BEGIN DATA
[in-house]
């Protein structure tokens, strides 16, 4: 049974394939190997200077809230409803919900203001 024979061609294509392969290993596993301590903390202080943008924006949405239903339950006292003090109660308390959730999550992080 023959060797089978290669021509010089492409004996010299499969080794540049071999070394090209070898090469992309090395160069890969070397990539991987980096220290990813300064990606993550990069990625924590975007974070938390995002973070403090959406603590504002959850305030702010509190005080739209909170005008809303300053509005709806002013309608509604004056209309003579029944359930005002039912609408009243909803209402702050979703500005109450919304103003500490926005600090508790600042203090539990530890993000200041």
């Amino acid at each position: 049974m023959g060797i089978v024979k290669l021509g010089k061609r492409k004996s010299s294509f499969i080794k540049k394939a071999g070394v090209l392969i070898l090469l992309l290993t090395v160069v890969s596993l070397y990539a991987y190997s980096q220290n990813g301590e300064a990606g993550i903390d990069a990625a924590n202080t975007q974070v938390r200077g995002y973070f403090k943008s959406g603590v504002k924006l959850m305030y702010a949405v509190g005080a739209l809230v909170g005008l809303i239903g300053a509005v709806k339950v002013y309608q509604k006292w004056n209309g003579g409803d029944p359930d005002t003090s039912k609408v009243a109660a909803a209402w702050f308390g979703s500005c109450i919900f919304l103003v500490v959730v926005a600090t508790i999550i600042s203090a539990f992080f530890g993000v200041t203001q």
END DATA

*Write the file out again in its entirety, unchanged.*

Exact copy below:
[in-house]
């Protein structure tokens, strides 16, 4: 049974394939190997200077809230409803919900203001 024979061609294509392969290993596993301590903390202080943008924006949405239903339950006292003090109660308390959730999550992080 023959060797089978290669021509010089492409004996010299499969080794540049071999070394090209070898090469992309090395160069890969070397990539991987980096220290990813300064990606993550990069990625924590975007974070938390995002973070403090959406603590504002959850305030702010509190005080739209909170005008809303300053509005709806002013309608509604004056209309003579029944359930005002039912609408009243909803209402702050979703500005109450919304103003500490926005600090508790600042203090539990530890993000200041």
């Amino acid at each position: 049974m023959g060797i089978v024979k290669l021509g010089k061609r492409k004996s010299s294509f499969i080794k540049k394939a071999g070394v090209l392969i070898l090469l992309l290993t090395v160069v890969s596993l070397y990539a991987y190997s980096q220290n990813g301590e300064a990606g993550i903390d990069a990625a924590n202080t975007q974070v938390r200077g995002y973070f403090k943008s959406g603590v504002k924006l959850m305030y702010a949405v509190g005080a739209l809230v909170g005008l809303i239903g300053a509005v709806k339950v002013y309608q509604k006292w004056n209309g003579g409803d029944p359930d005002t003090s039912k609408v009243a109660a909803a209402w702050f308390g979703s500005c109450i919900f919304l103003v500490v959730v926005a600090t508790i999550i600042s203090a539990f992080f530890g993000v200041t203001q």